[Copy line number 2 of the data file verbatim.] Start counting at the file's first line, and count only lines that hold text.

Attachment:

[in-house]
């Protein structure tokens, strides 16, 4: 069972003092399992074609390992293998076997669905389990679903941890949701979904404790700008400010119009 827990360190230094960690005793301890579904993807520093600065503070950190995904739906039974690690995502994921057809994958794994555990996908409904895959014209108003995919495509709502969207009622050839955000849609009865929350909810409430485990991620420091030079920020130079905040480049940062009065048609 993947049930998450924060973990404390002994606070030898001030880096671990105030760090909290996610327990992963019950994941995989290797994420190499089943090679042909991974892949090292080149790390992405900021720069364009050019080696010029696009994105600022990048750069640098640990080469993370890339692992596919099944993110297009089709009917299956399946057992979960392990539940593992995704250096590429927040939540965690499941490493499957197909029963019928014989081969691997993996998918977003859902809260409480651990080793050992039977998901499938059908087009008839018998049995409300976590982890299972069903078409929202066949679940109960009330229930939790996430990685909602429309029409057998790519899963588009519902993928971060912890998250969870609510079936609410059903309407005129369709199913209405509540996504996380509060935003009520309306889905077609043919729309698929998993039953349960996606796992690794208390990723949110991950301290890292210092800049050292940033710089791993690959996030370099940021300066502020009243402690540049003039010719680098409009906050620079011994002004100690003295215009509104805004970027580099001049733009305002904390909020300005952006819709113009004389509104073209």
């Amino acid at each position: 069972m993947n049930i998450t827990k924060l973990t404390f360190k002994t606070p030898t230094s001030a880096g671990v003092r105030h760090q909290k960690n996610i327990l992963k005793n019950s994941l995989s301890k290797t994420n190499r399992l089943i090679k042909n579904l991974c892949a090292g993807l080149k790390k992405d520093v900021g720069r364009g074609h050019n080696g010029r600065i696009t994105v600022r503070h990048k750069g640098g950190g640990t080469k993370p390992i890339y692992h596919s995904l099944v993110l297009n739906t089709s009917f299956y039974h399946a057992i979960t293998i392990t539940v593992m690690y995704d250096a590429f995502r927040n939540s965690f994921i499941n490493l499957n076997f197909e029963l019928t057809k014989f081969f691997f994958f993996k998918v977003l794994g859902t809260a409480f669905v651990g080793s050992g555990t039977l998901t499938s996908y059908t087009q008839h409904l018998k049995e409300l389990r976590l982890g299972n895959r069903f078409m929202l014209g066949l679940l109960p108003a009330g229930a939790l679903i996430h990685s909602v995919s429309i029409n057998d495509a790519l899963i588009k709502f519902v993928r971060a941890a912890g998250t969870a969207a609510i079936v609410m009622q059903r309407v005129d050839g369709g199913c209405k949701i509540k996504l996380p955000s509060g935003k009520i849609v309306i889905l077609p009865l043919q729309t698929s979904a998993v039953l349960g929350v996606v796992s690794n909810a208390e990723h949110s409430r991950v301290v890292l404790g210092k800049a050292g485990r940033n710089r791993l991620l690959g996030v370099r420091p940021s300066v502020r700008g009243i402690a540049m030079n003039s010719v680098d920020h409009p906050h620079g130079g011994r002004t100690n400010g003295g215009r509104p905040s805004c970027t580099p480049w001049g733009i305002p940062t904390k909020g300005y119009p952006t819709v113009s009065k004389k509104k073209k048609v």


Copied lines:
């Protein structure tokens, strides 16, 4: 069972003092399992074609390992293998076997669905389990679903941890949701979904404790700008400010119009 827990360190230094960690005793301890579904993807520093600065503070950190995904739906039974690690995502994921057809994958794994555990996908409904895959014209108003995919495509709502969207009622050839955000849609009865929350909810409430485990991620420091030079920020130079905040480049940062009065048609 993947049930998450924060973990404390002994606070030898001030880096671990105030760090909290996610327990992963019950994941995989290797994420190499089943090679042909991974892949090292080149790390992405900021720069364009050019080696010029696009994105600022990048750069640098640990080469993370890339692992596919099944993110297009089709009917299956399946057992979960392990539940593992995704250096590429927040939540965690499941490493499957197909029963019928014989081969691997993996998918977003859902809260409480651990080793050992039977998901499938059908087009008839018998049995409300976590982890299972069903078409929202066949679940109960009330229930939790996430990685909602429309029409057998790519899963588009519902993928971060912890998250969870609510079936609410059903309407005129369709199913209405509540996504996380509060935003009520309306889905077609043919729309698929998993039953349960996606796992690794208390990723949110991950301290890292210092800049050292940033710089791993690959996030370099940021300066502020009243402690540049003039010719680098409009906050620079011994002004100690003295215009509104805004970027580099001049733009305002904390909020300005952006819709113009004389509104073209």